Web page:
Recruiting through Social Media: What Works and What Doesn’t

In the competition for top talent, social media is all the rage nowadays. Employers no longer can afford to ignore LinkedIn, Facebook, Google+, and Twitter. Virtually all working age Canadians are now online (95% of those aged under 55, according to an Ipsos Reid poll), so the Internet is the obvious place where you can connect with people.

62% of all Canadians use social networks, 86% of them have a Facebook profile, and most log in at least weekly. So how do you reach them? Just set up a profile on LinkedIn, Facebook, Google+, and Twitter, then invite the whole world to follow you or become your friend. Then start posting links to your jobs. Right?
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Why Job Postings on Your Web Site Should Be Accessible to Search Engines

By Strac Ivanov. M.B.A., President and Co-Founder of Vicinity Jobs

It never fails to amaze me how many employers are willing to pay close to $1,000 to post a single job on someone else’s web site, yet use technologies that make jobs advertised on their own web sites virtually “invisible” to the web. Many of them may not be even aware of the fact that the jobs they advertise on their web sites are off limits to search engines. Having your postings inaccessible to search engine crawlers means that you are missing out on a huge free opportunity to reach job seekers.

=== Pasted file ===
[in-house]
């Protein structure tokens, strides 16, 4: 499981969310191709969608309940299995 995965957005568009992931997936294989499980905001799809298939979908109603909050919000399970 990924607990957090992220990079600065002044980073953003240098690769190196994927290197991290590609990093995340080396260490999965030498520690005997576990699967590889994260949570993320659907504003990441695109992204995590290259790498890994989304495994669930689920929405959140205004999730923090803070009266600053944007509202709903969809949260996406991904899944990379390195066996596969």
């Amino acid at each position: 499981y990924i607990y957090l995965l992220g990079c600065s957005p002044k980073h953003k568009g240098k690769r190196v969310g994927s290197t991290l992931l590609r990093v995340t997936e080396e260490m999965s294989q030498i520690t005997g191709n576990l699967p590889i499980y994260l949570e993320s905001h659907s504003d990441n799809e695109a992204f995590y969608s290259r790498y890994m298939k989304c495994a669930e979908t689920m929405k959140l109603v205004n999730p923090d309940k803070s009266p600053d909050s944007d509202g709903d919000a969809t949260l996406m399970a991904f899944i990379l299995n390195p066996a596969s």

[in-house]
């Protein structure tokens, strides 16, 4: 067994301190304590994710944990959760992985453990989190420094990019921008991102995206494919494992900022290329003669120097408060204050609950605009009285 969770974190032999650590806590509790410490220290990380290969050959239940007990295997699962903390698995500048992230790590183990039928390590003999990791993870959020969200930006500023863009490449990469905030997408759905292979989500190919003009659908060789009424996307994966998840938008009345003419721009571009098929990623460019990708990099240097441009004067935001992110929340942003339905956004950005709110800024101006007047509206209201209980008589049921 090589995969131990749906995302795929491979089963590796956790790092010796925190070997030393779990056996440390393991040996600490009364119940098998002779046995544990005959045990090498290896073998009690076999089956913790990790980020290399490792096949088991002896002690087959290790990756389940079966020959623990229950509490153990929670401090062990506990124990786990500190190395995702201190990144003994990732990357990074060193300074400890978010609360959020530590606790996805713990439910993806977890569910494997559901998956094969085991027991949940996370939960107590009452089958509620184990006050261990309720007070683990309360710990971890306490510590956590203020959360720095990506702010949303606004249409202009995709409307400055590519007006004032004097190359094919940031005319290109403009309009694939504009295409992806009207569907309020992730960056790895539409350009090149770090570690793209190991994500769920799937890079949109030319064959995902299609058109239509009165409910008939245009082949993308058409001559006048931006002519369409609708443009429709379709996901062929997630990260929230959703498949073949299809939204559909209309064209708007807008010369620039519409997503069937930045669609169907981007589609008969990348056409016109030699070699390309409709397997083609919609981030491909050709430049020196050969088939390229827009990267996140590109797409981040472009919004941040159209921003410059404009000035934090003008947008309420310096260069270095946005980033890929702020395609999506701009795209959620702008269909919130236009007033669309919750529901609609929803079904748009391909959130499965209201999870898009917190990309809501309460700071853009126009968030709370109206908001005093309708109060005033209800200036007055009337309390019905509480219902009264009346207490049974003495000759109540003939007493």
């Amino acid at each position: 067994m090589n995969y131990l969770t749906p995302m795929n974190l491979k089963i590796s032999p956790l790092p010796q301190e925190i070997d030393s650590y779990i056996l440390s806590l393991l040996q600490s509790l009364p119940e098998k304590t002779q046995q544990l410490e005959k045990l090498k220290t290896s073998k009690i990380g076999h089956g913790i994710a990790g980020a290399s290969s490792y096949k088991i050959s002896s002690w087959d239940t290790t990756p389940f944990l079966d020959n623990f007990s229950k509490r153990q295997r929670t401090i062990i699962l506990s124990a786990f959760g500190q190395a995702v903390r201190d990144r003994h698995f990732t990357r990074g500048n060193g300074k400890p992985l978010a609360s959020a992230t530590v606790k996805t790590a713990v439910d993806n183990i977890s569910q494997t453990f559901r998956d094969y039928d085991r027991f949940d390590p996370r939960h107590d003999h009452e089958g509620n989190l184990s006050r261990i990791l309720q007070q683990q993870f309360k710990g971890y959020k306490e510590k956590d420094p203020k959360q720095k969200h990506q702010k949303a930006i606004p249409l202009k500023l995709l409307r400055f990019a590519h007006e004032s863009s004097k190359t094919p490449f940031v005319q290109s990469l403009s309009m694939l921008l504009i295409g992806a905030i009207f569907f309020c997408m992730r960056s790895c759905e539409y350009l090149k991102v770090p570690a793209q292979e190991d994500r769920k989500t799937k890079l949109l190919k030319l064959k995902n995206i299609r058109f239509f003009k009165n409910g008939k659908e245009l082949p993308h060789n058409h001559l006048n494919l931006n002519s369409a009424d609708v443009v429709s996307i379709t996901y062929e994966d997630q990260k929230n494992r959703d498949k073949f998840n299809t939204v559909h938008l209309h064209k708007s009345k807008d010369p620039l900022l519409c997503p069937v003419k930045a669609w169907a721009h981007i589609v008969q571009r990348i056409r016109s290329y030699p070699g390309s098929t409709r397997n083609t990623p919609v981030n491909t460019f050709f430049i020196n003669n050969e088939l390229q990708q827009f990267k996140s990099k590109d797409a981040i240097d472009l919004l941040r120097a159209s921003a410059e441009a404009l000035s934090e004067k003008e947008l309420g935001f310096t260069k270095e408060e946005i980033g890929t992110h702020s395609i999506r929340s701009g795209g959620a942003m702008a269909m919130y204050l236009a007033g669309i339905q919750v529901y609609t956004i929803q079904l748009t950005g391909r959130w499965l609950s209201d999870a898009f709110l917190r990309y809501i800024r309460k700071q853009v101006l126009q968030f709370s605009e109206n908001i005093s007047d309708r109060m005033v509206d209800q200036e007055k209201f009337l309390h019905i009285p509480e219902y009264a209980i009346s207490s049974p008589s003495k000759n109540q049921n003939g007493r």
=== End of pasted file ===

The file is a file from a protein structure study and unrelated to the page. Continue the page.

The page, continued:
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Why Hiding Job Postings Deep in Your Corporate Web Site Is a Bad Idea

How easy is it for job seekers to find information about job openings on your web site?

Many companies hide information about their job openings deep in their corporate web site structure. Candidates are often expected to go through the “About Us” page, then read about the company’s culture and why it is such a great place to work, before they get to the actual job postings.

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Is Your Job Advertising Approach Working: 4 Simple Questions to Ask Yourself

We hear quite often in the news about employers having difficulties finding suitable candidates for certain positions. But are they using the right tools and channels to make sure they are reaching out to the right candidates? In my experience, the answer is usually “no”.

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